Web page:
Pennsylvania Joins the Weed Revolution by Officially Legalizing Medical Marijuana

Welcome to the winning team, Pennsylvania.

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Welcome to the other side, Pennsylvania. The state officially legalized medical (i.e. sadly not recreational) weed on Sunday, with Governor Tom Wolf describing the signed bill as "a great day for Pennsylvania and a great day for Pennsylvanians." A group of lawmakers from both sides of the political divide ultimately came together with a bi-partisan effort aimed at putting the medical weed wheels in motion, WPVIreports.

"We stopped being liberals and started being problem solvers, and we stopped being conservatives and started being compromisers," Sen. Daylin Leach, a Democrat, told reporters. "We stopped being politicians and started being human beings." The Department of Health will now have the power to authorize as many as 150 medical dispensaries across the state, with the full program expected to roll out within the next 24 months. Pills, creams, and oils imbued with the good stuff will be the only kind of weed initially available for approved patients.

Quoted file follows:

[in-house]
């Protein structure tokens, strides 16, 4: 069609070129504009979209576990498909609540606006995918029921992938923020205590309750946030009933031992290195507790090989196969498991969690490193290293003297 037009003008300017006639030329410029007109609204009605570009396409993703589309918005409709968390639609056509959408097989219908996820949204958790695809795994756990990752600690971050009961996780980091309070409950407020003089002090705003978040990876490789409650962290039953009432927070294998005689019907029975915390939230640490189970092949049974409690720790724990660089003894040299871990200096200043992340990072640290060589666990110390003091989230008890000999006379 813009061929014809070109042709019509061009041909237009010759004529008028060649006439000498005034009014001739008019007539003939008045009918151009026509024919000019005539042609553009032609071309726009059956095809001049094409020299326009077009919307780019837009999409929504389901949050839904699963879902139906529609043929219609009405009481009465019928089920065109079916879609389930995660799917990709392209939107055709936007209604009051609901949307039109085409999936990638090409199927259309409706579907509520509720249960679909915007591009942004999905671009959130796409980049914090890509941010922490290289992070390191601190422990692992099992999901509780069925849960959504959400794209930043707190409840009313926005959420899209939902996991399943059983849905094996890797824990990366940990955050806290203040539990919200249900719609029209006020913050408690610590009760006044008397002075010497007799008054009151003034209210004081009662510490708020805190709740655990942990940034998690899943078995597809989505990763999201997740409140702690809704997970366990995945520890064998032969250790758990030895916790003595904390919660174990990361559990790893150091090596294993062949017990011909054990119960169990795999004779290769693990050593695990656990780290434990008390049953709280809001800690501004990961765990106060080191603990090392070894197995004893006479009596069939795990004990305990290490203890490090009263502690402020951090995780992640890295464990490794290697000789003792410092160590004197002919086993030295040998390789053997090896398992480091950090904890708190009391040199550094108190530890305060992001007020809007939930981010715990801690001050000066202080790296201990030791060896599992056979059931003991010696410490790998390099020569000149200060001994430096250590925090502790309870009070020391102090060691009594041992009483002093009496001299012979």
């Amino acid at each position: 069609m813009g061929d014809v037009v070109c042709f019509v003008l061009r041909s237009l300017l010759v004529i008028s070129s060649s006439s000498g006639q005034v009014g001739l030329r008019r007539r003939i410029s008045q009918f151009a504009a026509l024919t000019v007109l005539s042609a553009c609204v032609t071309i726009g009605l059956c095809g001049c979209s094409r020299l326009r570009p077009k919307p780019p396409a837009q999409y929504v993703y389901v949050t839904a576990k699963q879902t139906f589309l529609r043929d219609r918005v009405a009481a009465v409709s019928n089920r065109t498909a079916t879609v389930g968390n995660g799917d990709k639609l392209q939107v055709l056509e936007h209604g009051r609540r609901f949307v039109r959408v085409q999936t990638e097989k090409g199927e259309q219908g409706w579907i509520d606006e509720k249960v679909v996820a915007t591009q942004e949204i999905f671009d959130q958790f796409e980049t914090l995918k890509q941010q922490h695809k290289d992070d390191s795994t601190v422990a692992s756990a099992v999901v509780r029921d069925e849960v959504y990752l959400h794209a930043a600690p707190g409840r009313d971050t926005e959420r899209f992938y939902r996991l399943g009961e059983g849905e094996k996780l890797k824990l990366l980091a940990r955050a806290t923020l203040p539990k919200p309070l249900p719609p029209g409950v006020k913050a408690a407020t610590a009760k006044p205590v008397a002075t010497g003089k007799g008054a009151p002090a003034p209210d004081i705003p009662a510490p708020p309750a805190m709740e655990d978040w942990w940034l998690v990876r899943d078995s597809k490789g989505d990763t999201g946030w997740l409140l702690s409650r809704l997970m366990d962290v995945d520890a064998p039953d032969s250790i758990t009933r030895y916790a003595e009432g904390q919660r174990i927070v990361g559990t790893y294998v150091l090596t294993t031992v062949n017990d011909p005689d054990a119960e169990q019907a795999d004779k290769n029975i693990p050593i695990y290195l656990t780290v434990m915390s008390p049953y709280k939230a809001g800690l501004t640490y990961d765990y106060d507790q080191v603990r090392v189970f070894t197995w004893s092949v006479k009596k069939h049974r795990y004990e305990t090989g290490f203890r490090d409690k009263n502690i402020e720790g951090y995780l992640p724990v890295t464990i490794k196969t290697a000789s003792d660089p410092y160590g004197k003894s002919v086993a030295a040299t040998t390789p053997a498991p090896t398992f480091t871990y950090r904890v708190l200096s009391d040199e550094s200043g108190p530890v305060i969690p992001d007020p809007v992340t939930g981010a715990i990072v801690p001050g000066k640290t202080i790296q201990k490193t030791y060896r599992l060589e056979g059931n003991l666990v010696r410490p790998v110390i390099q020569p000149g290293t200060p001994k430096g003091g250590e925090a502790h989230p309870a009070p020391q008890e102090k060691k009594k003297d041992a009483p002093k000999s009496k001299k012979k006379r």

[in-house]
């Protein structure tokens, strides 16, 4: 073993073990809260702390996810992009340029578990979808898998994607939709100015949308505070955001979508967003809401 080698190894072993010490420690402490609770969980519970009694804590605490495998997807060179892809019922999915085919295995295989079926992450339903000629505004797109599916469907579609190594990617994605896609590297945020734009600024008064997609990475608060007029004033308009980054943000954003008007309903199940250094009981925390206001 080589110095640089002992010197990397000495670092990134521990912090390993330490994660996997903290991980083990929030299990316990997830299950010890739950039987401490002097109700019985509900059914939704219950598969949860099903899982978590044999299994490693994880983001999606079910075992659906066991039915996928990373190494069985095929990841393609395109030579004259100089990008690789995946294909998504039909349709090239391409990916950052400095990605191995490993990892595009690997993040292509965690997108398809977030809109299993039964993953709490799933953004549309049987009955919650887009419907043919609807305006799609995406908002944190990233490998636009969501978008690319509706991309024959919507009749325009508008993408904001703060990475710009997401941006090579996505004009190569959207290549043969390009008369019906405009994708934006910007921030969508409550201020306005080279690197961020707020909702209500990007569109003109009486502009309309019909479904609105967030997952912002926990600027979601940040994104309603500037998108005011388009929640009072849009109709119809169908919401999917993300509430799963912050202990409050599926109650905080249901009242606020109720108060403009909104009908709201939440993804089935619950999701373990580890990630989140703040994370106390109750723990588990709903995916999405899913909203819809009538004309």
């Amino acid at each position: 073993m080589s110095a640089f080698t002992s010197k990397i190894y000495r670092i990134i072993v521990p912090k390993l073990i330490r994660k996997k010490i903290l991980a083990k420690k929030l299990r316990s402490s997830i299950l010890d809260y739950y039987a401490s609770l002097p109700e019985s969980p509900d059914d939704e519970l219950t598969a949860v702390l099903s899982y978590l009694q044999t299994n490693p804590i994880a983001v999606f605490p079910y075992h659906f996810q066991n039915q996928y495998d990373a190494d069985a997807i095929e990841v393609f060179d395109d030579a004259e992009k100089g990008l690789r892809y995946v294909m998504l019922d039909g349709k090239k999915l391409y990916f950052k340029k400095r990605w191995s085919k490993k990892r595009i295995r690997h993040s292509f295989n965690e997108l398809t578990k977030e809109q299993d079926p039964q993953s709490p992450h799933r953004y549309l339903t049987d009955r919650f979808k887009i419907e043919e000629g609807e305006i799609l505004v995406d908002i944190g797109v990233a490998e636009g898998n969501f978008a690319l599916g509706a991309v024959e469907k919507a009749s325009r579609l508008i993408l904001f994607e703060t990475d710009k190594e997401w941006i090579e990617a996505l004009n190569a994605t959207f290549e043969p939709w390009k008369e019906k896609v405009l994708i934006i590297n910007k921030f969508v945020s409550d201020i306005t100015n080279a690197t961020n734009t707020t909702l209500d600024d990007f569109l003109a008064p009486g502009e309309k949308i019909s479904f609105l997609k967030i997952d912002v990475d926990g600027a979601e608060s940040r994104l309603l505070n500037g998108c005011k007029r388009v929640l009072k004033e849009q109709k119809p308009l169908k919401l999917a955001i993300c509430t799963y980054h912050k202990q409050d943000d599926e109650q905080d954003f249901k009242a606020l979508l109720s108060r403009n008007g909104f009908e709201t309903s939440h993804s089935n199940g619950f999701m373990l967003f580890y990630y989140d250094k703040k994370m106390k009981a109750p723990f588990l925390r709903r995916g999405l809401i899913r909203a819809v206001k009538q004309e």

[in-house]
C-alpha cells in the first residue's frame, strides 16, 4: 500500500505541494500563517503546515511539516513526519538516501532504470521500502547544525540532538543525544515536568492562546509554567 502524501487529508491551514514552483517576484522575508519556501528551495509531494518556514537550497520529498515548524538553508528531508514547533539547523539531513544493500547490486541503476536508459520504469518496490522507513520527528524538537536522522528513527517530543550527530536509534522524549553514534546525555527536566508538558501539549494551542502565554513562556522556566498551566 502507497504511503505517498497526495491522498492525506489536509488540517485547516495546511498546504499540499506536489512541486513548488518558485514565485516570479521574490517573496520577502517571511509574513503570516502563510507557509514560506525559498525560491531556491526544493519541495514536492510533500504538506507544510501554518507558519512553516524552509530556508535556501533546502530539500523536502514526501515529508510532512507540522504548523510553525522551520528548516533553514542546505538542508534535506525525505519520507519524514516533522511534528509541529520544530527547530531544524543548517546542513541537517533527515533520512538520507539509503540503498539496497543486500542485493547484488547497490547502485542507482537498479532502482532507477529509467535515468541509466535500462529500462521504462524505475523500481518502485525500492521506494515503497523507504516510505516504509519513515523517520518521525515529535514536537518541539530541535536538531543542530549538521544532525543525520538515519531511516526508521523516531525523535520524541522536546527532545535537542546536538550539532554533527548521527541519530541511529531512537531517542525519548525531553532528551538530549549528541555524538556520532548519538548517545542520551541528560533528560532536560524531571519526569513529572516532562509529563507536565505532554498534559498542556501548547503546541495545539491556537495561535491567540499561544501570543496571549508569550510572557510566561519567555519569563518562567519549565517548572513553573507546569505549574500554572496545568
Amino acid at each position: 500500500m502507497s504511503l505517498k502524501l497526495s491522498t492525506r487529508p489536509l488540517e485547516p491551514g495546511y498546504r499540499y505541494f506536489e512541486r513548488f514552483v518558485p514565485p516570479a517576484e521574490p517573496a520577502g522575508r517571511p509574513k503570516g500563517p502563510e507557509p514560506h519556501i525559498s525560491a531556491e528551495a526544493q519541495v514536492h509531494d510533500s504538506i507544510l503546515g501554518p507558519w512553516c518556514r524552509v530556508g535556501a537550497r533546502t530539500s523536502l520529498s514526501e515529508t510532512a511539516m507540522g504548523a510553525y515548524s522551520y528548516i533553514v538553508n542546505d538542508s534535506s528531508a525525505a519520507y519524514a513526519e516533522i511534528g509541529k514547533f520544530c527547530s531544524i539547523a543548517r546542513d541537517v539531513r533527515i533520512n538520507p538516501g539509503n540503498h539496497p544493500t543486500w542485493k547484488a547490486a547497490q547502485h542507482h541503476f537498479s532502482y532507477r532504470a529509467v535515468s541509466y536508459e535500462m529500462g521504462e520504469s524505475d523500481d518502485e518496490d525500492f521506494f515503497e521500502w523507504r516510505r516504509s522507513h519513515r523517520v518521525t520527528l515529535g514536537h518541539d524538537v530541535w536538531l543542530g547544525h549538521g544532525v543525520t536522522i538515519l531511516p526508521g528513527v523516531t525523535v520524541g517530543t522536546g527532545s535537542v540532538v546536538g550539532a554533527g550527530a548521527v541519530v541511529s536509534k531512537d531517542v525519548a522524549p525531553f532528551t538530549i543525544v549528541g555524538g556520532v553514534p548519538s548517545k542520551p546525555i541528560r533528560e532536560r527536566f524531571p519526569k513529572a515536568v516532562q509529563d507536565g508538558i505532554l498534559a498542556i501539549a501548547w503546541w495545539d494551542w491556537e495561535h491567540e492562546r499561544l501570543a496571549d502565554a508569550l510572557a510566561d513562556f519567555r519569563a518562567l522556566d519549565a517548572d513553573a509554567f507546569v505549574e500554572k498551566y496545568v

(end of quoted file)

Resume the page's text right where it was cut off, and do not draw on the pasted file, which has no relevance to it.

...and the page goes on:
With lawmakers from both sides of the aisle agreeing that legalization may help slow down the state's opioid abuse problem, Pennsylvania's decision to join a growing number of medical (and recreational) legal states points to the quickly shifting mainstream attitude toward weed and weed-related laws. "What we are doing here today is the healer," Sen. Mike Vereb, a Republican, told WPVI. The real "killer," Vereb insists, is opioid addiction.

As previously reported, the next big play for the nation's slow embrace of weed could come in the form of a game-changing reclassification from the Drug Enforcement Administration. The DEA, as explained in a 25-page memo to legislators, will reveal their decision on possibly bumping weed down from its ludicrous Schedule I status as soon as July. That wise rescheduling, as researcher John Hudak tells the Washington Post, will finally make medical research regarding weed a standard practice. "People just aren't applying because of all the headaches involved," Hudak said earlier this month. "It's a huge disincentive for the academic community."

Happy early 4/20, Pennsylvania. You've earned it.

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